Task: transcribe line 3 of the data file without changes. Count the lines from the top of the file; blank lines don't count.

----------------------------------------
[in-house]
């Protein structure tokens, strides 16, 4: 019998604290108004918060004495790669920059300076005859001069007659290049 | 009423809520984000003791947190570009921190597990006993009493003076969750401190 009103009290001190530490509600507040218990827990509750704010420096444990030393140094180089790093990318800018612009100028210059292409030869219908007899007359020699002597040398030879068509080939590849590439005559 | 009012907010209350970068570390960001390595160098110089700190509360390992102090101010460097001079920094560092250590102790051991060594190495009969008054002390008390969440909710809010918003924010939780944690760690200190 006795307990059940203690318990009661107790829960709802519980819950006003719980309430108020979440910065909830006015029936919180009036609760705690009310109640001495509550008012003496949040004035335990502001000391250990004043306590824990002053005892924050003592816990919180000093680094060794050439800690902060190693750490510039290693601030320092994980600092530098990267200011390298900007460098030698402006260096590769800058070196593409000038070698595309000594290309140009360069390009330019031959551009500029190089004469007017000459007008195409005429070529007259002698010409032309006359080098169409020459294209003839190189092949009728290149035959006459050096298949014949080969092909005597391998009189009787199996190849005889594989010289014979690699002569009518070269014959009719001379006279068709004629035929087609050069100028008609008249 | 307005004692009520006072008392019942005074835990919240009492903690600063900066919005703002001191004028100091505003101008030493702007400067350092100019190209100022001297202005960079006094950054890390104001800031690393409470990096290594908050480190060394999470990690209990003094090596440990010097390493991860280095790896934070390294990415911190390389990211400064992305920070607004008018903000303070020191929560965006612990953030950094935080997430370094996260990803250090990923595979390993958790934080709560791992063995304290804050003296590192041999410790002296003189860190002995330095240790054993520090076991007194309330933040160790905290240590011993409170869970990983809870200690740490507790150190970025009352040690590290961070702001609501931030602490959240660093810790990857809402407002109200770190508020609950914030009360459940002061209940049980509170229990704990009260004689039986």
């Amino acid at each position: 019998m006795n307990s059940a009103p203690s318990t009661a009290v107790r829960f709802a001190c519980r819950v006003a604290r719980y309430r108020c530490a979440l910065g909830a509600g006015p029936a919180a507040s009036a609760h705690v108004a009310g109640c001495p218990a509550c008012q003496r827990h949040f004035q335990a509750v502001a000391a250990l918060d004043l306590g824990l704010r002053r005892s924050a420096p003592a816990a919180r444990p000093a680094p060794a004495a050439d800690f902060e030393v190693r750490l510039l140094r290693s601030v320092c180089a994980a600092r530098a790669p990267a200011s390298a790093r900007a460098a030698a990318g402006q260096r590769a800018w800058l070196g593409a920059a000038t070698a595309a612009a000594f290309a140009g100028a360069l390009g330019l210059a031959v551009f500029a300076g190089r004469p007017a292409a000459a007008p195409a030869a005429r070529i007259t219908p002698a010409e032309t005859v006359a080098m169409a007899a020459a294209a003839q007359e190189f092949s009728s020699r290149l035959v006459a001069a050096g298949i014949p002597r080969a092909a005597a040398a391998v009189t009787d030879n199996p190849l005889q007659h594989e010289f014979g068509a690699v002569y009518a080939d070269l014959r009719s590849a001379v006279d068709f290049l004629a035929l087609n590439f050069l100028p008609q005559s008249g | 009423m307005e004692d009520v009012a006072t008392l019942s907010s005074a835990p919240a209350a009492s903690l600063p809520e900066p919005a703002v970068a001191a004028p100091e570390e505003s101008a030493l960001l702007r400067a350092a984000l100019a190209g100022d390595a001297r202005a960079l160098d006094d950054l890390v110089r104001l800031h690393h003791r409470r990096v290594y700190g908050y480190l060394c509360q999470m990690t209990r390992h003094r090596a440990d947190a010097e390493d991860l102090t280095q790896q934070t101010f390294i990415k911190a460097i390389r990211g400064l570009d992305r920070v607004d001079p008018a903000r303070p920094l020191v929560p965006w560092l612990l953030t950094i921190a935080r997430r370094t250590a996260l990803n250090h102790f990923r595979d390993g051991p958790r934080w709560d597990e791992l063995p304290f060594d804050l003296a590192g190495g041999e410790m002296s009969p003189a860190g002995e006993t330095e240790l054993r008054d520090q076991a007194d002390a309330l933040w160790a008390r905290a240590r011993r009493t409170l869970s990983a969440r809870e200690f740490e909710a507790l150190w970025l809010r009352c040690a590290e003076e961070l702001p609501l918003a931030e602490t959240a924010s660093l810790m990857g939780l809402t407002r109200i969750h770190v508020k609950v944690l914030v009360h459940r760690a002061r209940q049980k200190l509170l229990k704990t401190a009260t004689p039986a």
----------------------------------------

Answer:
């Amino acid at each position: 019998m006795n307990s059940a009103p203690s318990t009661a009290v107790r829960f709802a001190c519980r819950v006003a604290r719980y309430r108020c530490a979440l910065g909830a509600g006015p029936a919180a507040s009036a609760h705690v108004a009310g109640c001495p218990a509550c008012q003496r827990h949040f004035q335990a509750v502001a000391a250990l918060d004043l306590g824990l704010r002053r005892s924050a420096p003592a816990a919180r444990p000093a680094p060794a004495a050439d800690f902060e030393v190693r750490l510039l140094r290693s601030v320092c180089a994980a600092r530098a790669p990267a200011s390298a790093r900007a460098a030698a990318g402006q260096r590769a800018w800058l070196g593409a920059a000038t070698a595309a612009a000594f290309a140009g100028a360069l390009g330019l210059a031959v551009f500029a300076g190089r004469p007017a292409a000459a007008p195409a030869a005429r070529i007259t219908p002698a010409e032309t005859v006359a080098m169409a007899a020459a294209a003839q007359e190189f092949s009728s020699r290149l035959v006459a001069a050096g298949i014949p002597r080969a092909a005597a040398a391998v009189t009787d030879n199996p190849l005889q007659h594989e010289f014979g068509a690699v002569y009518a080939d070269l014959r009719s590849a001379v006279d068709f290049l004629a035929l087609n590439f050069l100028p008609q005559s008249g | 009423m307005e004692d009520v009012a006072t008392l019942s907010s005074a835990p919240a209350a009492s903690l600063p809520e900066p919005a703002v970068a001191a004028p100091e570390e505003s101008a030493l960001l702007r400067a350092a984000l100019a190209g100022d390595a001297r202005a960079l160098d006094d950054l890390v110089r104001l800031h690393h003791r409470r990096v290594y700190g908050y480190l060394c509360q999470m990690t209990r390992h003094r090596a440990d947190a010097e390493d991860l102090t280095q790896q934070t101010f390294i990415k911190a460097i390389r990211g400064l570009d992305r920070v607004d001079p008018a903000r303070p920094l020191v929560p965006w560092l612990l953030t950094i921190a935080r997430r370094t250590a996260l990803n250090h102790f990923r595979d390993g051991p958790r934080w709560d597990e791992l063995p304290f060594d804050l003296a590192g190495g041999e410790m002296s009969p003189a860190g002995e006993t330095e240790l054993r008054d520090q076991a007194d002390a309330l933040w160790a008390r905290a240590r011993r009493t409170l869970s990983a969440r809870e200690f740490e909710a507790l150190w970025l809010r009352c040690a590290e003076e961070l702001p609501l918003a931030e602490t959240a924010s660093l810790m990857g939780l809402t407002r109200i969750h770190v508020k609950v944690l914030v009360h459940r760690a002061r209940q049980k200190l509170l229990k704990t401190a009260t004689p039986a």